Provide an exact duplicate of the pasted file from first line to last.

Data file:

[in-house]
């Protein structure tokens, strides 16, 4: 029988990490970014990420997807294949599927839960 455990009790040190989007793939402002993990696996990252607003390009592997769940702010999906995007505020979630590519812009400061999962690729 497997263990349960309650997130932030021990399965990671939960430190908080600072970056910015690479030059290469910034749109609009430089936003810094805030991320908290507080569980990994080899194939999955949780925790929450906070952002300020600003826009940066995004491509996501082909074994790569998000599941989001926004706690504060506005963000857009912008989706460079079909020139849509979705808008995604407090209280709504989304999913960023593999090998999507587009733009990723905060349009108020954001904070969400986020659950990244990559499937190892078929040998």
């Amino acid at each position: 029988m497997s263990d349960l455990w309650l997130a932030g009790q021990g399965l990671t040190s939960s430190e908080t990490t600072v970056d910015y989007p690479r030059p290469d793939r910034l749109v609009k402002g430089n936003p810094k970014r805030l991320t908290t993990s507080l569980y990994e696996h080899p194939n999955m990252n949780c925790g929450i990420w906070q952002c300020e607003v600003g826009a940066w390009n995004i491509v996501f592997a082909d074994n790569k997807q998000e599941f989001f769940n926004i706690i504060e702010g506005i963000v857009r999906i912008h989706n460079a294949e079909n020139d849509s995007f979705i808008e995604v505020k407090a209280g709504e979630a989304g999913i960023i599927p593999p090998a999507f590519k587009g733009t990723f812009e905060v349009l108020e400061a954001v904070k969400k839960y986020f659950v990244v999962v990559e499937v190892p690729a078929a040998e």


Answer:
[in-house]
């Protein structure tokens, strides 16, 4: 029988990490970014990420997807294949599927839960 455990009790040190989007793939402002993990696996990252607003390009592997769940702010999906995007505020979630590519812009400061999962690729 497997263990349960309650997130932030021990399965990671939960430190908080600072970056910015690479030059290469910034749109609009430089936003810094805030991320908290507080569980990994080899194939999955949780925790929450906070952002300020600003826009940066995004491509996501082909074994790569998000599941989001926004706690504060506005963000857009912008989706460079079909020139849509979705808008995604407090209280709504989304999913960023593999090998999507587009733009990723905060349009108020954001904070969400986020659950990244990559499937190892078929040998």
């Amino acid at each position: 029988m497997s263990d349960l455990w309650l997130a932030g009790q021990g399965l990671t040190s939960s430190e908080t990490t600072v970056d910015y989007p690479r030059p290469d793939r910034l749109v609009k402002g430089n936003p810094k970014r805030l991320t908290t993990s507080l569980y990994e696996h080899p194939n999955m990252n949780c925790g929450i990420w906070q952002c300020e607003v600003g826009a940066w390009n995004i491509v996501f592997a082909d074994n790569k997807q998000e599941f989001f769940n926004i706690i504060e702010g506005i963000v857009r999906i912008h989706n460079a294949e079909n020139d849509s995007f979705i808008e995604v505020k407090a209280g709504e979630a989304g999913i960023i599927p593999p090998a999507f590519k587009g733009t990723f812009e905060v349009l108020e400061a954001v904070k969400k839960y986020f659950v990244v999962v990559e499937v190892p690729a078929a040998e």